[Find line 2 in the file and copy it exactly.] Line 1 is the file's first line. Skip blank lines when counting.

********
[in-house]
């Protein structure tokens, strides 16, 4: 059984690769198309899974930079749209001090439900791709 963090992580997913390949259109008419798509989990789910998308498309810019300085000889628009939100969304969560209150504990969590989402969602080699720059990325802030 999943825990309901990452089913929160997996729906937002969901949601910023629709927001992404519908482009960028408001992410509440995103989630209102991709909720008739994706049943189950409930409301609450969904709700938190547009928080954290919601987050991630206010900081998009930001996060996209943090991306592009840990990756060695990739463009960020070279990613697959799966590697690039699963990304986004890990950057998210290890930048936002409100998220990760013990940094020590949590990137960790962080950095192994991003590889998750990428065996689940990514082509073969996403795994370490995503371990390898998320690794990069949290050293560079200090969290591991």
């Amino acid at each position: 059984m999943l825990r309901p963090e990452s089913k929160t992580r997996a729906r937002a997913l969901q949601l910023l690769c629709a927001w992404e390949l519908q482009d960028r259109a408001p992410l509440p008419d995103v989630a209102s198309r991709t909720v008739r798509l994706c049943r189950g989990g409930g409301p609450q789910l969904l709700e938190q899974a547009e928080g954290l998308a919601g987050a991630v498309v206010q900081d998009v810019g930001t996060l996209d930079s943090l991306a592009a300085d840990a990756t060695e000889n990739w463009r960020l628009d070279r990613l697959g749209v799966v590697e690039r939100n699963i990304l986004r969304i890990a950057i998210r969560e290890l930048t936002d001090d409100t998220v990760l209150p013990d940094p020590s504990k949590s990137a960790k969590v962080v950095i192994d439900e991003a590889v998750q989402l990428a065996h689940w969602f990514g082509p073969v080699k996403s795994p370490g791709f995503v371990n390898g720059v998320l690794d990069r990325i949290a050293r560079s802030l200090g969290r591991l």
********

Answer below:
């Protein structure tokens, strides 16, 4: 059984690769198309899974930079749209001090439900791709 963090992580997913390949259109008419798509989990789910998308498309810019300085000889628009939100969304969560209150504990969590989402969602080699720059990325802030 999943825990309901990452089913929160997996729906937002969901949601910023629709927001992404519908482009960028408001992410509440995103989630209102991709909720008739994706049943189950409930409301609450969904709700938190547009928080954290919601987050991630206010900081998009930001996060996209943090991306592009840990990756060695990739463009960020070279990613697959799966590697690039699963990304986004890990950057998210290890930048936002409100998220990760013990940094020590949590990137960790962080950095192994991003590889998750990428065996689940990514082509073969996403795994370490995503371990390898998320690794990069949290050293560079200090969290591991």